Hampshire Police are investigating a number of incidents where shoppers have been distracted in supermarket car parks so bank cards and personal items can be stolen from their cars.
The offender and an accomplice use different methods to distract the victim, including asking for directions, telling the victim they have a nail in their tyre and asking if people have dropped money.
The stolen cards are then used to withdraw money or buy items, often before the victim realises.
Crime prevention advisor Graeme Barbour said, "These people are knowingly preying on people's goodwill and helpful nature and are intentionally targeting lone shoppers at supermarkets, causing a distraction which allows another member of the group to commit the theft."
Tips to keep your items safe:
Never leave your bag on the trolley unattended and always ensure your bag is zipped up
When putting your shopping in the boot of your vehicle, always ensure your bag/wallet is with you
If asked for directions or to look at maps/items etc, ensure you lock personal items in the vehicle first
When filling up with fuel, lock your vehicle when re-fuelling and when you go to pay
If you are approached by anyone suspicious, report it to the Police as soon as possible.
Kent County Council Trading Standards have been made aware of a business telephoning residents in the Ashford area offering the householder a free burglar alarm.
Officers say the caller seems to know a lot of information about the people they call and ask questions about their security arrangements. The business also claims that their product is endorsed by the Police. It is not usual practice for the Police to give such products their endorsement.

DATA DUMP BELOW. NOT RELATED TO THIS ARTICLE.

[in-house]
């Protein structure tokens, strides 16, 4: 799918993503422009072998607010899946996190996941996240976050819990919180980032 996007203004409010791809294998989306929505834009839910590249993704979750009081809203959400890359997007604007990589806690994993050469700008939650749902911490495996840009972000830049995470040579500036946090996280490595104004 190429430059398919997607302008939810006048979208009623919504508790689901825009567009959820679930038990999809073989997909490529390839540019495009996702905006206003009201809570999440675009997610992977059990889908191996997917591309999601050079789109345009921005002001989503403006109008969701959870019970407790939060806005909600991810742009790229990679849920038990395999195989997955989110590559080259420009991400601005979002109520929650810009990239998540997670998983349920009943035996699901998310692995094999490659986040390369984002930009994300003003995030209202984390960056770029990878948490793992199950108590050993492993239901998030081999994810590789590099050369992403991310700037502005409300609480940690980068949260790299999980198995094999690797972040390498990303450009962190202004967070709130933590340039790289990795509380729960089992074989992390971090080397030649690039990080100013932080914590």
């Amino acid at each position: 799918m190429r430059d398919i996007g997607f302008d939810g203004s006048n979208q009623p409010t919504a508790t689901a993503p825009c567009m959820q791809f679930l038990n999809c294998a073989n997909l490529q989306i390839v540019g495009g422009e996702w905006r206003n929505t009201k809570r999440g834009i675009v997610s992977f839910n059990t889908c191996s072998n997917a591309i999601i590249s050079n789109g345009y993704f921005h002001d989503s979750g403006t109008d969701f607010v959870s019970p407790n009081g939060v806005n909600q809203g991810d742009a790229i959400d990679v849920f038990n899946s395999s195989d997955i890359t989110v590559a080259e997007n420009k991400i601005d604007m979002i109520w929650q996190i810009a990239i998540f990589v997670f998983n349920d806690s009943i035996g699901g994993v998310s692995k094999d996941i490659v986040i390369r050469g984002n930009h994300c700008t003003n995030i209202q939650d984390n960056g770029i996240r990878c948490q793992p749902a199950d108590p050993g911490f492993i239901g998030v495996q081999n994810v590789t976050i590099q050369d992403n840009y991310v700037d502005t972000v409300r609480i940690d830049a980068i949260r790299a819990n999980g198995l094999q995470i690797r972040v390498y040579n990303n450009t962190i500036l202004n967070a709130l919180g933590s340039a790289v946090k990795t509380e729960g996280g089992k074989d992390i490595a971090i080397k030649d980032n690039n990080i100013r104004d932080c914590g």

Kent Trading Standards does not recommend agreeing to any work following a cold call. Few jobs are so urgent that they need immediate action. Previous experience is that burglar alarms that are offered for free or at a low price often have a maintenance and monitoring contract attached to them which is not free and can, in some instances, be both expensive and last several years
A click of a few buttons and she had lost £1,500. But Camilla Jackson is not alone. The scam - known as phishing - saw bank customers lose £40 million in the last year.
Camilla, from Wiltshire, has been telling ITV Meridian how she unwittingly sent con artists her password details for an online finance site. Within hours, the money was gone from her bank.
In a statement, Paypal told us: "Like many other online banks, shops and services, PayPal can be targeted by criminals who use fraudulent emails.
"If you have any doubts about an email claiming to be from PayPal, don't click any links in it. Instead, log into your account normally. You will have a secure message waiting if PayPal does need you to take any action."